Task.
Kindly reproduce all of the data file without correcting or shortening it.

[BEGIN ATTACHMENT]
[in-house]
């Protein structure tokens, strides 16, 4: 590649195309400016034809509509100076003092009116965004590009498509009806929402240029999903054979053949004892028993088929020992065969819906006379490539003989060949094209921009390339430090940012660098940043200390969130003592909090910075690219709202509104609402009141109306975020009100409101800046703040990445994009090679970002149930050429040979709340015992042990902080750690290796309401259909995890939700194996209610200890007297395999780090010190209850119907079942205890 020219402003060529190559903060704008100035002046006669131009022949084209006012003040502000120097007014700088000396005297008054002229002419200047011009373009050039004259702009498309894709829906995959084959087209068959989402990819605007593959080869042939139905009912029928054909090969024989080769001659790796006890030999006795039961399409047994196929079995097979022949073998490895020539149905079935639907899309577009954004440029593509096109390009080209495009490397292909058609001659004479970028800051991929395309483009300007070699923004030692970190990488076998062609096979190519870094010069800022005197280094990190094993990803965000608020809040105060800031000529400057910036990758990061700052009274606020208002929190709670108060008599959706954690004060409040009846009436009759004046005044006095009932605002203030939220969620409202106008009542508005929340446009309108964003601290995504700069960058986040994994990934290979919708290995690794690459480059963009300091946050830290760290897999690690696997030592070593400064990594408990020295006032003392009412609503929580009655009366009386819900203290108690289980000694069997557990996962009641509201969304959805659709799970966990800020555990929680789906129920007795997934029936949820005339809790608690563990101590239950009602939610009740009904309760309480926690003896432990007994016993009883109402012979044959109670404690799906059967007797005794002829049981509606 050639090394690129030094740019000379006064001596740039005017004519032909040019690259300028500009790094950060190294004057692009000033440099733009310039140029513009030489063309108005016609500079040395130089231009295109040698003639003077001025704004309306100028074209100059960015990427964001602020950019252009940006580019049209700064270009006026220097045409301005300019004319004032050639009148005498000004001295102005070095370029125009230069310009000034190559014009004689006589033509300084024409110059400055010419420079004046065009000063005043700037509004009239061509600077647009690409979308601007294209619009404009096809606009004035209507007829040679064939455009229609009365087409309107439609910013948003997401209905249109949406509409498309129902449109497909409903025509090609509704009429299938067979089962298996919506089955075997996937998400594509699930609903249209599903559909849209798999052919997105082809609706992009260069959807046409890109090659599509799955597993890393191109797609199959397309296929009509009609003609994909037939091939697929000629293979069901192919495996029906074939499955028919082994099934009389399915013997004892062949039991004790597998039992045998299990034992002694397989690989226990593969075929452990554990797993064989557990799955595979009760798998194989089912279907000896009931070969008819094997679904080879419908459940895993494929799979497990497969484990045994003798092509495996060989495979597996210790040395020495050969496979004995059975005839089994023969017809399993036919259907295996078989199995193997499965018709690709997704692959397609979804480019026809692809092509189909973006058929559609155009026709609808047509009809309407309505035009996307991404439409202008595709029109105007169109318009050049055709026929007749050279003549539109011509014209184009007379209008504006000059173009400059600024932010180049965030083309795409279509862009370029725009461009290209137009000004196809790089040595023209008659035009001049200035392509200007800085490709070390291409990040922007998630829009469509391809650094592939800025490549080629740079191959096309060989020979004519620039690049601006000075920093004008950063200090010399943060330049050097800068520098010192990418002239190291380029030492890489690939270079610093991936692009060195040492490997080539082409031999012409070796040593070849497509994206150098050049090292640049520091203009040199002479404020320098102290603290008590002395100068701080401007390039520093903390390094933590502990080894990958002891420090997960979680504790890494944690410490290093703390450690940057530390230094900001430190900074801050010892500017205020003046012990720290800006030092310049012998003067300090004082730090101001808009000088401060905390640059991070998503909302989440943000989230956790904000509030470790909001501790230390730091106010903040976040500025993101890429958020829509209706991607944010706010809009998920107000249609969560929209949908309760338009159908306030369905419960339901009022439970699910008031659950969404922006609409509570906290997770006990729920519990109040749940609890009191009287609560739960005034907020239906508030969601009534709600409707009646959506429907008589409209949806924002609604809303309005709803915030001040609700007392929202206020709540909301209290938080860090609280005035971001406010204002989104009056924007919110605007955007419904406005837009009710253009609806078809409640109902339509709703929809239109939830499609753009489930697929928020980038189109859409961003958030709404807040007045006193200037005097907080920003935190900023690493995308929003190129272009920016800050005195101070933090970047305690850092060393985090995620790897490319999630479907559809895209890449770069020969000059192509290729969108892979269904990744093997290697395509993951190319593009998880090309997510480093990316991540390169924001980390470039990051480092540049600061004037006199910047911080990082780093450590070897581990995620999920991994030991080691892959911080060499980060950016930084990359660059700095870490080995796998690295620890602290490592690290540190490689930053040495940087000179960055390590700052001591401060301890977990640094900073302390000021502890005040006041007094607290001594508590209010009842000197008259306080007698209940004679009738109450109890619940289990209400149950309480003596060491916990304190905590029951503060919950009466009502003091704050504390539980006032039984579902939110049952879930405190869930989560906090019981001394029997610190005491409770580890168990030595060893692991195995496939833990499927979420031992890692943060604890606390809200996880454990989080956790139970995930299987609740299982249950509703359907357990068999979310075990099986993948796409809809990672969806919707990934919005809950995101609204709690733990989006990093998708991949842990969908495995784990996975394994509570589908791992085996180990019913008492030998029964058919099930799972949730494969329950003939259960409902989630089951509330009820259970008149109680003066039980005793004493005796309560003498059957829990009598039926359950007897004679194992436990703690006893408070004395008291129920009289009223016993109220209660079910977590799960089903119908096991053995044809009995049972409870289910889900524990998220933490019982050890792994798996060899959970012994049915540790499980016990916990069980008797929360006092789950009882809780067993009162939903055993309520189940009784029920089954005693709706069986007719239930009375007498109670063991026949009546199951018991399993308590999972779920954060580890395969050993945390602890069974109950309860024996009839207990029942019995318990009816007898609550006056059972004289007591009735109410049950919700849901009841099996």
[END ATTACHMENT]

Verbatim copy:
[in-house]
């Protein structure tokens, strides 16, 4: 590649195309400016034809509509100076003092009116965004590009498509009806929402240029999903054979053949004892028993088929020992065969819906006379490539003989060949094209921009390339430090940012660098940043200390969130003592909090910075690219709202509104609402009141109306975020009100409101800046703040990445994009090679970002149930050429040979709340015992042990902080750690290796309401259909995890939700194996209610200890007297395999780090010190209850119907079942205890 020219402003060529190559903060704008100035002046006669131009022949084209006012003040502000120097007014700088000396005297008054002229002419200047011009373009050039004259702009498309894709829906995959084959087209068959989402990819605007593959080869042939139905009912029928054909090969024989080769001659790796006890030999006795039961399409047994196929079995097979022949073998490895020539149905079935639907899309577009954004440029593509096109390009080209495009490397292909058609001659004479970028800051991929395309483009300007070699923004030692970190990488076998062609096979190519870094010069800022005197280094990190094993990803965000608020809040105060800031000529400057910036990758990061700052009274606020208002929190709670108060008599959706954690004060409040009846009436009759004046005044006095009932605002203030939220969620409202106008009542508005929340446009309108964003601290995504700069960058986040994994990934290979919708290995690794690459480059963009300091946050830290760290897999690690696997030592070593400064990594408990020295006032003392009412609503929580009655009366009386819900203290108690289980000694069997557990996962009641509201969304959805659709799970966990800020555990929680789906129920007795997934029936949820005339809790608690563990101590239950009602939610009740009904309760309480926690003896432990007994016993009883109402012979044959109670404690799906059967007797005794002829049981509606 050639090394690129030094740019000379006064001596740039005017004519032909040019690259300028500009790094950060190294004057692009000033440099733009310039140029513009030489063309108005016609500079040395130089231009295109040698003639003077001025704004309306100028074209100059960015990427964001602020950019252009940006580019049209700064270009006026220097045409301005300019004319004032050639009148005498000004001295102005070095370029125009230069310009000034190559014009004689006589033509300084024409110059400055010419420079004046065009000063005043700037509004009239061509600077647009690409979308601007294209619009404009096809606009004035209507007829040679064939455009229609009365087409309107439609910013948003997401209905249109949406509409498309129902449109497909409903025509090609509704009429299938067979089962298996919506089955075997996937998400594509699930609903249209599903559909849209798999052919997105082809609706992009260069959807046409890109090659599509799955597993890393191109797609199959397309296929009509009609003609994909037939091939697929000629293979069901192919495996029906074939499955028919082994099934009389399915013997004892062949039991004790597998039992045998299990034992002694397989690989226990593969075929452990554990797993064989557990799955595979009760798998194989089912279907000896009931070969008819094997679904080879419908459940895993494929799979497990497969484990045994003798092509495996060989495979597996210790040395020495050969496979004995059975005839089994023969017809399993036919259907295996078989199995193997499965018709690709997704692959397609979804480019026809692809092509189909973006058929559609155009026709609808047509009809309407309505035009996307991404439409202008595709029109105007169109318009050049055709026929007749050279003549539109011509014209184009007379209008504006000059173009400059600024932010180049965030083309795409279509862009370029725009461009290209137009000004196809790089040595023209008659035009001049200035392509200007800085490709070390291409990040922007998630829009469509391809650094592939800025490549080629740079191959096309060989020979004519620039690049601006000075920093004008950063200090010399943060330049050097800068520098010192990418002239190291380029030492890489690939270079610093991936692009060195040492490997080539082409031999012409070796040593070849497509994206150098050049090292640049520091203009040199002479404020320098102290603290008590002395100068701080401007390039520093903390390094933590502990080894990958002891420090997960979680504790890494944690410490290093703390450690940057530390230094900001430190900074801050010892500017205020003046012990720290800006030092310049012998003067300090004082730090101001808009000088401060905390640059991070998503909302989440943000989230956790904000509030470790909001501790230390730091106010903040976040500025993101890429958020829509209706991607944010706010809009998920107000249609969560929209949908309760338009159908306030369905419960339901009022439970699910008031659950969404922006609409509570906290997770006990729920519990109040749940609890009191009287609560739960005034907020239906508030969601009534709600409707009646959506429907008589409209949806924002609604809303309005709803915030001040609700007392929202206020709540909301209290938080860090609280005035971001406010204002989104009056924007919110605007955007419904406005837009009710253009609806078809409640109902339509709703929809239109939830499609753009489930697929928020980038189109859409961003958030709404807040007045006193200037005097907080920003935190900023690493995308929003190129272009920016800050005195101070933090970047305690850092060393985090995620790897490319999630479907559809895209890449770069020969000059192509290729969108892979269904990744093997290697395509993951190319593009998880090309997510480093990316991540390169924001980390470039990051480092540049600061004037006199910047911080990082780093450590070897581990995620999920991994030991080691892959911080060499980060950016930084990359660059700095870490080995796998690295620890602290490592690290540190490689930053040495940087000179960055390590700052001591401060301890977990640094900073302390000021502890005040006041007094607290001594508590209010009842000197008259306080007698209940004679009738109450109890619940289990209400149950309480003596060491916990304190905590029951503060919950009466009502003091704050504390539980006032039984579902939110049952879930405190869930989560906090019981001394029997610190005491409770580890168990030595060893692991195995496939833990499927979420031992890692943060604890606390809200996880454990989080956790139970995930299987609740299982249950509703359907357990068999979310075990099986993948796409809809990672969806919707990934919005809950995101609204709690733990989006990093998708991949842990969908495995784990996975394994509570589908791992085996180990019913008492030998029964058919099930799972949730494969329950003939259960409902989630089951509330009820259970008149109680003066039980005793004493005796309560003498059957829990009598039926359950007897004679194992436990703690006893408070004395008291129920009289009223016993109220209660079910977590799960089903119908096991053995044809009995049972409870289910889900524990998220933490019982050890792994798996060899959970012994049915540790499980016990916990069980008797929360006092789950009882809780067993009162939903055993309520189940009784029920089954005693709706069986007719239930009375007498109670063991026949009546199951018991399993308590999972779920954060580890395969050993945390602890069974109950309860024996009839207990029942019995318990009816007898609550006056059972004289007591009735109410049950919700849901009841099996």